In men's swimming, 2000 Olympic 50-meter freestyle gold medalist Anthony Ervin, who, it turns out, was the first person of (partial) African-American ancestry to win a swimming medal, decided, after prompting by his students, to return to the pool competitively and, at the age of 31, has made the team and will compete in his signature race at the 2012 London Olympics. He will be racing against another African American, Cullen Jones, of Irvington, New Jersey (just over the border from Newark), who gained great acclaim at the 2008 Beijing Olympics when he was part of the gold medal-winning 4x100m race. This is surely a first.

Anthony Ervin & Cullen Jones, at the US Olympic swimming trials
Lastly, the men's basketball team roster is set, and it will be chockfull of superstars and superstar-level egos, as has been the case since the 1992 Barcelona Olympics. This year's roster features the recent NBA Championship MVP LeBron James, of the Miami Heat, as well as several members of the runner-up Oklahoma City Thunder, among them NBA scoring whiz Kevin Durant, Russell Westbrook, and James Harden.  The oldest member of the team is LA Laker and 3-time Olympian Kobe Bryant. There are no weak links, and if they can play together as opposed to as a team of multimillionaires with dazzling skills and unmatched self-regard, they should win the gold medal with one hand tied behind half their backs. That is, if they can play together....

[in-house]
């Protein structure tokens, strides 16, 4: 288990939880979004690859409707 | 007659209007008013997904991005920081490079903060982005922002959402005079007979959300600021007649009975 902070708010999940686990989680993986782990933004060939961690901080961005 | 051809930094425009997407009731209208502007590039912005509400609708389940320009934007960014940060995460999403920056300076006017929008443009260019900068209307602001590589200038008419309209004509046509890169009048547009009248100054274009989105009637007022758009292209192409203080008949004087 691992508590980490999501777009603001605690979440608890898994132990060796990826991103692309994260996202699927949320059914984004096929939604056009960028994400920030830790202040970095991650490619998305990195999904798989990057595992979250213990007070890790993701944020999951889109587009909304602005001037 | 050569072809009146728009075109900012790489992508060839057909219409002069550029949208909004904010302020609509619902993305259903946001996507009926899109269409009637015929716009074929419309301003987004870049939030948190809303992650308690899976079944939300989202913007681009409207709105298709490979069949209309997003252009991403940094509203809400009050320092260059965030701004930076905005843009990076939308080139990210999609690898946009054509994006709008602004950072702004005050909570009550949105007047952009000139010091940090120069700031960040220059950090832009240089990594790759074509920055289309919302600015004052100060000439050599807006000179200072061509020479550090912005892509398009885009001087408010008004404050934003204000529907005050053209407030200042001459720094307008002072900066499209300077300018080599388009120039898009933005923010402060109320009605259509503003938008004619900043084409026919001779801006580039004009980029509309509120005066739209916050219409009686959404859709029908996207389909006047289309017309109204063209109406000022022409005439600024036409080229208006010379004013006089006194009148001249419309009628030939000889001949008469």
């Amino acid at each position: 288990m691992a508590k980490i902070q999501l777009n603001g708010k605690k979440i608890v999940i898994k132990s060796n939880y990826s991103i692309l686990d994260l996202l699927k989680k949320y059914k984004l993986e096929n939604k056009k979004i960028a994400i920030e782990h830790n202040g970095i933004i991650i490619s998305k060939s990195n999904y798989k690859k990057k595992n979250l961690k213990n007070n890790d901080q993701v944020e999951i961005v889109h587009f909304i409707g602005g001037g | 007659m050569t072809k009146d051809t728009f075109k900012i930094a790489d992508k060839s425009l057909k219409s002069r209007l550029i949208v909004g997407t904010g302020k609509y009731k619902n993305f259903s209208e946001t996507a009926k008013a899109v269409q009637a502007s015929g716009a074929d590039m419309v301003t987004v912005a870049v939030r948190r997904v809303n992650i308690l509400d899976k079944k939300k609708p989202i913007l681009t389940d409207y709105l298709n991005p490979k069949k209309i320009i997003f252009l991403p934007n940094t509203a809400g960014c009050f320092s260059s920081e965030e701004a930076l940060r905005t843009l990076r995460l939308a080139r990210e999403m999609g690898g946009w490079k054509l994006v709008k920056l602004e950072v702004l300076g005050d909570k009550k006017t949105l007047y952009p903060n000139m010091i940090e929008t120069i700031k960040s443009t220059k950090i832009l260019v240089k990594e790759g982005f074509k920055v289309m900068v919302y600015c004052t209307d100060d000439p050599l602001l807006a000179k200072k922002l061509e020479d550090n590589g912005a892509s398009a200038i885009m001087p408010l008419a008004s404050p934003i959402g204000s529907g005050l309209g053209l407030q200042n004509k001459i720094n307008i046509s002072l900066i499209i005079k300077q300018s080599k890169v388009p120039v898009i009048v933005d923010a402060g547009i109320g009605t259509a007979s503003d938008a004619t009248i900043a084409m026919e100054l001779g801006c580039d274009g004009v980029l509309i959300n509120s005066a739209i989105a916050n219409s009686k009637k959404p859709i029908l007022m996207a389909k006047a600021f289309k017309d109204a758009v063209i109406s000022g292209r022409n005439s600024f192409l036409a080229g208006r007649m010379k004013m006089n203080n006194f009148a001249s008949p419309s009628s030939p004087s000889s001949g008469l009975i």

U.S. basketball Chairman Jerry Colangelo (R) and the 12 players selected for the 2012 U.S. Olympic men's basketball team pose during a news conference at the Wynn Las Vegas Resort in Las Vegas, Nevada July 7, 2012. Back row (L - R) Carmelo Anthony, Blake Griffin, Tyson Chandler, Kevin Love, Kevin Durant and LeBron James. Front row (L - R) Chris Paul, Russell Westbrook, Deron Williams, James Harden, Andre Iguodala and Kobe Bryant. REUTERS/Steve Marcus
Certainly there are so many more fascinating pairings and stories that will unfold in London, not least the frightening militarization of the city that the British government has undertaken to address terrorism fears, so I, like many others, will be staying tuned (and hoping that the only brouhaha involves scores and times, and nothing worse)!